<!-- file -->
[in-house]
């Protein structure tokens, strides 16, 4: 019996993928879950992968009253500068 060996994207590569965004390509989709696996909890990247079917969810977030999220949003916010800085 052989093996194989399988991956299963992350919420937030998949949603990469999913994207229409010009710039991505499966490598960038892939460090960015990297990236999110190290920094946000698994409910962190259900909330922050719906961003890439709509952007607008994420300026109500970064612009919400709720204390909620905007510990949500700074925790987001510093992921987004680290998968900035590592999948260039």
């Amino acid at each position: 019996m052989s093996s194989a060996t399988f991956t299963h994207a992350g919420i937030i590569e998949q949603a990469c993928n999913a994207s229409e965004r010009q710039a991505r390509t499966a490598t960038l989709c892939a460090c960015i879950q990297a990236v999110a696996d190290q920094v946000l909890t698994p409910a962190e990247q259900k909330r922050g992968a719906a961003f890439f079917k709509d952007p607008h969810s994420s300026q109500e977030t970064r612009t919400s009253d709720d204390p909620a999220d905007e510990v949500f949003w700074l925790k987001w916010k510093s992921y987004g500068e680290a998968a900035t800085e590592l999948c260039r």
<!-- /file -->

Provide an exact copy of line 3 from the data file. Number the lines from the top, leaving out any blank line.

């Amino acid at each position: 019996m052989s093996s194989a060996t399988f991956t299963h994207a992350g919420i937030i590569e998949q949603a990469c993928n999913a994207s229409e965004r010009q710039a991505r390509t499966a490598t960038l989709c892939a460090c960015i879950q990297a990236v999110a696996d190290q920094v946000l909890t698994p409910a962190e990247q259900k909330r922050g992968a719906a961003f890439f079917k709509d952007p607008h969810s994420s300026q109500e977030t970064r612009t919400s009253d709720d204390p909620a999220d905007e510990v949500f949003w700074l925790k987001w916010k510093s992921y987004g500068e680290a998968a900035t800085e590592l999948c260039r």